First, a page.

Shift make no secret of their influences in interview. Death, Morbid Angel, and Gorguts have all been absorbed into the language of any death metal band, but Shift reference Vektor, Vovoid, and Atheist, too, and especially Nocturnus. The band’s press release adds some more obscure names to the list, such as DBC, The Chasm, Timeghoul, Sadus, and Martyr (Canada), who I must admit are mostly new to me. But as with the best releases in any genre, Visitations From Enceladus transcends any simple pigeon-holing as a death/trash album, though, with aspects of doom, jazz, noise all popping open across the vile skin of this extra-generic, hybridized, endlessly shifting, musical Nyarlethotep.

…and into the centre of the sound, slithers the fleshy, tentacle, a sucker-pucked limb, shorn of frets…

I can’t believe we’ve gone this far without mentioning the bass work of John Riley—fretless to be specific—which is easily the stand-out performance of the record (and that’s saying something). Also holding the low-end for the UK’s murkiest swamp-dwellers Slimelord, Riley brings new levels of technical ability and extreme innovation to the fretless, following the path forged by Steve DiGiorgio, Sean Malone, and Roger Patterson, yet seldom trodden. While Xander Bradley, our man on the mic, dishing out all the growls, gurgles, and throaty-thrash melodies, certainly provides a distinctive literal voice for the band, there’s something about Riley’s fretless tone— moaning and colourful—that adds a distinctive musical voice, also, co-existing in the center of the sound, but without stealing anyone’s thunder. There’s something which, for want of a better term, I’m calling “parpy’ (because I’m a technical kinda guy) right at the top of the notes which cuts through beautifully.

an aluminium tendril, nickel-coiled, chrome-plated, conducting rotten sound, stripped smooth, dulled yet coloured, coiling around a space-suited leg like the muscular heft of an ancient anaconda.

And the great thing is that all of this is wrapped up in a clean, crisp production package that reveals the intricacy of each player in all of its glory, while still packing a punch. The overall heaviness of the guitars leans towards thrash in this regard, being somewhat disinclined toward the bottom-heavy, thickness of modern death metal – certainly compared with Shift’s brutally bonkers single ‘Cosmic Dreams’ from 2016 (which actually begun the narrative of Visitations). Cryptic Shift want you to hear every carefully-placed note. Visitations From Enceladus is bloody heavy, don’t get me wrong, but that the heaviness comes from the tone and attack of the instruments and the timbre of the parts themselves, as well as the overall production.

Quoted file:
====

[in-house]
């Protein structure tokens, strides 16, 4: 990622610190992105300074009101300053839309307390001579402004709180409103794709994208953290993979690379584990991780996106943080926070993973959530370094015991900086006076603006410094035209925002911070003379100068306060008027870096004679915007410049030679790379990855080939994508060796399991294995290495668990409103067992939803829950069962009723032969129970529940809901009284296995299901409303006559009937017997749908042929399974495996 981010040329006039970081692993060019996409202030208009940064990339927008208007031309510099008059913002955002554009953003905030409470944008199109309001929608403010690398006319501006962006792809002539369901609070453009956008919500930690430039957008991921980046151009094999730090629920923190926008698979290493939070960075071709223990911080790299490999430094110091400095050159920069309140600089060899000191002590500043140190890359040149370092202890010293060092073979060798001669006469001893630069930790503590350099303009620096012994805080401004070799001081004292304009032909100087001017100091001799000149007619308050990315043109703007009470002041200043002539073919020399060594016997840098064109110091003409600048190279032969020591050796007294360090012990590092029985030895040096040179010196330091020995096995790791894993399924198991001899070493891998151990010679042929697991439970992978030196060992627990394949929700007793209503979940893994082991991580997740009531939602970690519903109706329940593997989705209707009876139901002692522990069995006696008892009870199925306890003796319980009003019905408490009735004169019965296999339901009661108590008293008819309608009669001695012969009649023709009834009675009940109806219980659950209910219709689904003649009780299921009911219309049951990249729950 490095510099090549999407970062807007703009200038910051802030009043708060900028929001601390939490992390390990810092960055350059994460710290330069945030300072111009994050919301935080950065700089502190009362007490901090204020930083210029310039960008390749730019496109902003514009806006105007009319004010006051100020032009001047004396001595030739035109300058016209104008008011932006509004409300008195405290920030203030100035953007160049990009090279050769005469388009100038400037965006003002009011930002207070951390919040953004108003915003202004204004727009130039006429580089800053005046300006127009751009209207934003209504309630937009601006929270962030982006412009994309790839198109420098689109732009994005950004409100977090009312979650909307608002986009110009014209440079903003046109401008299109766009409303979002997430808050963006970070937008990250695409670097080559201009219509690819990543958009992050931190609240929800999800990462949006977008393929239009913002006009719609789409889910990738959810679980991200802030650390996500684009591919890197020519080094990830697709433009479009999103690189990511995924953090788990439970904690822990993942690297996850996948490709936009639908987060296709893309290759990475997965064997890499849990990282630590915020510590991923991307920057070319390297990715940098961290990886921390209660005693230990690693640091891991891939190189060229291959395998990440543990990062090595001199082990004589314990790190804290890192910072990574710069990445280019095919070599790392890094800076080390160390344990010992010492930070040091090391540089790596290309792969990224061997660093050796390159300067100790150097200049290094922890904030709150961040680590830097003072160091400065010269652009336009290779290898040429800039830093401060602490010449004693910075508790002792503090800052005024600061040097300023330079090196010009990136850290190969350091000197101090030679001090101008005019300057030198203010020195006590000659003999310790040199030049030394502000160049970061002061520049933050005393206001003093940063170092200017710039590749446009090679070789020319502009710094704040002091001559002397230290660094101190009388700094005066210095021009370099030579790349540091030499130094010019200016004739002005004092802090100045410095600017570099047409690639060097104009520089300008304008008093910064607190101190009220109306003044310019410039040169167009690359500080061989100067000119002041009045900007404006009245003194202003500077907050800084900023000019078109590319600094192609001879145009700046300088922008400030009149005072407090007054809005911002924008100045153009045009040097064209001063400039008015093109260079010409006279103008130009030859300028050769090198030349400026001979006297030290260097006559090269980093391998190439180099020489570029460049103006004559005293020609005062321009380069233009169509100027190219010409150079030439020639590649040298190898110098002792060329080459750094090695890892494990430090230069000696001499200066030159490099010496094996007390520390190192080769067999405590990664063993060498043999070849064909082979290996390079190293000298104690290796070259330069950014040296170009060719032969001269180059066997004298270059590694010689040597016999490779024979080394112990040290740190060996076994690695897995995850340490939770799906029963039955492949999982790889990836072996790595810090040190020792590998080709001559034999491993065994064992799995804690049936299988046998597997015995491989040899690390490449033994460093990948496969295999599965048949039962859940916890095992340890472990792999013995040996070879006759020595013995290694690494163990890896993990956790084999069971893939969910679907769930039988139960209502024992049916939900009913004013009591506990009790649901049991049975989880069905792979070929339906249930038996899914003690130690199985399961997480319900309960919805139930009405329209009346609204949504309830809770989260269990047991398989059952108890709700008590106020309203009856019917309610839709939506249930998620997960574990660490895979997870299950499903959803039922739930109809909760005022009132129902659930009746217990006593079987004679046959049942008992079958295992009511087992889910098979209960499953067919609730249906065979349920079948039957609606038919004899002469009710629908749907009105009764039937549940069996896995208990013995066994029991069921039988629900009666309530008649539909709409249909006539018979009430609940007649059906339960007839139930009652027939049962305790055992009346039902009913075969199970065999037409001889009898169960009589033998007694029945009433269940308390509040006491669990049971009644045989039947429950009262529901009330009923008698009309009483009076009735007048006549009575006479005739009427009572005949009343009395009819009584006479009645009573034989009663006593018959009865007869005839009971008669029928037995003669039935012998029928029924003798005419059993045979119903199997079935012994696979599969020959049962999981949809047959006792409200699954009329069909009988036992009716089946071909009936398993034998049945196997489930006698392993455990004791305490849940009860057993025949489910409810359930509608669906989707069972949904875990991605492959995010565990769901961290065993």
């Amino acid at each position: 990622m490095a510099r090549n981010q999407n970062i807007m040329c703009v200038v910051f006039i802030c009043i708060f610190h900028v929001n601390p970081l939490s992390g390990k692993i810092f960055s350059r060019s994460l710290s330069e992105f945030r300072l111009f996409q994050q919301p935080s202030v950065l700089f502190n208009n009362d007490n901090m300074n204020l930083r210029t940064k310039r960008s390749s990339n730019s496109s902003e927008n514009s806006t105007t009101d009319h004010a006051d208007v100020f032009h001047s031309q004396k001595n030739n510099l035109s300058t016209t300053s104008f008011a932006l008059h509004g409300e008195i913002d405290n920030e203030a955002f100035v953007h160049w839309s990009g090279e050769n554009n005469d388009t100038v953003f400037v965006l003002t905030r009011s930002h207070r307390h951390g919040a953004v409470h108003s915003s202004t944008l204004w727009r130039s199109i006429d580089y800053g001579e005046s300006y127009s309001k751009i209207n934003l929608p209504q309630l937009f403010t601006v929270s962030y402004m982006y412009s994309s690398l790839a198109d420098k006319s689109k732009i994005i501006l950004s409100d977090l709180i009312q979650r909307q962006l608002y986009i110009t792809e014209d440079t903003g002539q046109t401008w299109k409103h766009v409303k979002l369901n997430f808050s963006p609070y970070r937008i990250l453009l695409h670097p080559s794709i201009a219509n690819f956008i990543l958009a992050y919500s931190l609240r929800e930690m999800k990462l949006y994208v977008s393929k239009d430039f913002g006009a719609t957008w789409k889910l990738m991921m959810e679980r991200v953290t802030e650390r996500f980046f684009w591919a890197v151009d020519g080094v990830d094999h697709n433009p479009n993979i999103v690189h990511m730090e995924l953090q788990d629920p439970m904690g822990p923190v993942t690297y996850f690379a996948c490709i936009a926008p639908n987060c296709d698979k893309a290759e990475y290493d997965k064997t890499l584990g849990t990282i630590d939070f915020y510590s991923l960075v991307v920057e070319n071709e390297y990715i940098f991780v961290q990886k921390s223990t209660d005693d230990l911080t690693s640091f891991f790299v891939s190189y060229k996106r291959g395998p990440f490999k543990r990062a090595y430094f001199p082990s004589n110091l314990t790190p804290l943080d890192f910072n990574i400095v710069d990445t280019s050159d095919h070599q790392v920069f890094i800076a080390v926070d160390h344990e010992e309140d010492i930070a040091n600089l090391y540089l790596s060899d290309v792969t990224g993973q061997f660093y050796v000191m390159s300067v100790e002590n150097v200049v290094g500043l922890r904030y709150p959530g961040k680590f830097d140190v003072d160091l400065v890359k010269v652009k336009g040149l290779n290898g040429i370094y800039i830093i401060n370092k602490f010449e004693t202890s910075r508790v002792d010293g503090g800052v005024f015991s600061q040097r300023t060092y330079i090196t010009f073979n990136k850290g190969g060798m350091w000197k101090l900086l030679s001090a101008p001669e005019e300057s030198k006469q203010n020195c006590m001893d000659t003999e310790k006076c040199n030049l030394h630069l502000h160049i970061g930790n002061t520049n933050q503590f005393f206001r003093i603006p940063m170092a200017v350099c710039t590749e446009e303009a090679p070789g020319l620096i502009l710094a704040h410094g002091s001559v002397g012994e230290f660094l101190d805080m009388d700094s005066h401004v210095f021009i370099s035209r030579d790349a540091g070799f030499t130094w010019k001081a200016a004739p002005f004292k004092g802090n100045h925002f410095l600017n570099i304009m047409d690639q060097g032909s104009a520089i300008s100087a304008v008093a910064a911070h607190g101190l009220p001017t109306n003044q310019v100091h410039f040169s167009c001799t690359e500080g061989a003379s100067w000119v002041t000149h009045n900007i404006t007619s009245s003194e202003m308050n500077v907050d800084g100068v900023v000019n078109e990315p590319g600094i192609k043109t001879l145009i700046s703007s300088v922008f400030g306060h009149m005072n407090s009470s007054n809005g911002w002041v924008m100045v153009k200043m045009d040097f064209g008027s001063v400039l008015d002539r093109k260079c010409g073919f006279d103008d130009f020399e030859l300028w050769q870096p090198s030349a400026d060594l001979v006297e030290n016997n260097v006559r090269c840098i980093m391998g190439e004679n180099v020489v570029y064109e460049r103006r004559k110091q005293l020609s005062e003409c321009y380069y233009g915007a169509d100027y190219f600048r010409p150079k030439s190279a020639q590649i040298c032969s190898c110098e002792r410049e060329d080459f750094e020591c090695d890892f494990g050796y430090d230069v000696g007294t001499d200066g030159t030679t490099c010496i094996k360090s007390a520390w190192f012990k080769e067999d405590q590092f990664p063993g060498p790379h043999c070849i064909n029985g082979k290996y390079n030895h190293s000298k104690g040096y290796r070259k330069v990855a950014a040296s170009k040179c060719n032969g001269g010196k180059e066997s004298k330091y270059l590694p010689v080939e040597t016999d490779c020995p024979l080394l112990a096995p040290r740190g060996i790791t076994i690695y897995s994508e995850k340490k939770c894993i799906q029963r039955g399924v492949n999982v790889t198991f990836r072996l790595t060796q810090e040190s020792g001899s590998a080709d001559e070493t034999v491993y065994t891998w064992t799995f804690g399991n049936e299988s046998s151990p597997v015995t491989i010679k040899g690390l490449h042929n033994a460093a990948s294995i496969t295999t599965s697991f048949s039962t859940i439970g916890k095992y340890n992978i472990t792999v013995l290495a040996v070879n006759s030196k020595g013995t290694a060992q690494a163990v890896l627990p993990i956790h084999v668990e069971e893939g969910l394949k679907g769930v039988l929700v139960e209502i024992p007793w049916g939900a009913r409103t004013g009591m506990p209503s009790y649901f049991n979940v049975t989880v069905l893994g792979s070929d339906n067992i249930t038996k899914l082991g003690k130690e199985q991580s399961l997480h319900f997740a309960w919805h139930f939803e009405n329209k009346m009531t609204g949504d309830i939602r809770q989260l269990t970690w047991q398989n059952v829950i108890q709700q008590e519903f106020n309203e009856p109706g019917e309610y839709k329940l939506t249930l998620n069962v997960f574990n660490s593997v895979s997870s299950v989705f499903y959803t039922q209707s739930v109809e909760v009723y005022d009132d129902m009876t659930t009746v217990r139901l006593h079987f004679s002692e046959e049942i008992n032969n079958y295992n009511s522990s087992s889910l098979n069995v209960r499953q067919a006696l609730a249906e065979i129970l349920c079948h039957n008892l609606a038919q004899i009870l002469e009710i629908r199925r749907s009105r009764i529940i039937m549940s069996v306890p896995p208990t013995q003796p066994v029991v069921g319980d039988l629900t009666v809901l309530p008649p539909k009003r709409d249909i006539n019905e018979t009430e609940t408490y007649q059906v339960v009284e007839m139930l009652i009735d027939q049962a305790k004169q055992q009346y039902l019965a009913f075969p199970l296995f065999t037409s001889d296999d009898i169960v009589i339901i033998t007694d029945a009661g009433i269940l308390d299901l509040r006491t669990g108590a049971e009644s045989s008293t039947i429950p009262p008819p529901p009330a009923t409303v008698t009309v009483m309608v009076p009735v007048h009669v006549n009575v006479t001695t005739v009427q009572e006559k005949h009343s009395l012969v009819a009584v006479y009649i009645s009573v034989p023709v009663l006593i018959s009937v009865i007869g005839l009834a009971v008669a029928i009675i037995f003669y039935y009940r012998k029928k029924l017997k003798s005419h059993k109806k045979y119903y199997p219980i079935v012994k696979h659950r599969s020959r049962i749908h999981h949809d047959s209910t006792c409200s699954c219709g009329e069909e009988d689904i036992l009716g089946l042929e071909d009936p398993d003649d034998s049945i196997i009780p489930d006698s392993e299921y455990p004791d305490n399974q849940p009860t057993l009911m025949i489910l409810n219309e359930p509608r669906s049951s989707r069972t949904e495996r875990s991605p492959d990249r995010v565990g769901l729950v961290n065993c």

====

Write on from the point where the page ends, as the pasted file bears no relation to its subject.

An anachronistic voice, redolent of robotic impressions from ancient records, children’s toys…

So Visitations might be heavy as fuck, but it’s packed with melody. It is on ‘(Petrified In The) Hypogean Gaol’ that the cleaner, more melodically intricate side of Crypt Shift becomes most apparent, with shades of Mastodon circa. Crack the Skye at points, brought into sharp relief with frantic dissonance. One of my favourite parts of the album is the most quiet and the most melodic, occurring around six minutes into ‘The Arctic Chasm’. We’ve worked up a speed-freak, gonzo frenzy, only to fade into a magisterial break: tense, virtuoso, classic guitar lead with hints of Dimebag and Opeth, starlight bass harmonics and Jaco chords…which turns out to be the calm before the meteor storm.

Our hero’s journey culminates in the nasty, scrabbling execution of ‘Planetary Hypnosis’, harking back to some of the extraterrestrial excoriation of ‘Cosmic Dreams’, broken up with spiraling phaser breaks and reoccurring, overlapping, dual lead lines. By the time the album concludes, after around forty-seven minutes, swirling off into the stellar void, it’s clear that Visitations From Enceladus is essential listening for anyone interested in smart, complex, and rewarding extreme metal that tells a fine science-fictional adventure story. And I’m sure that Cryptic Shift will be telling us many more for years to come.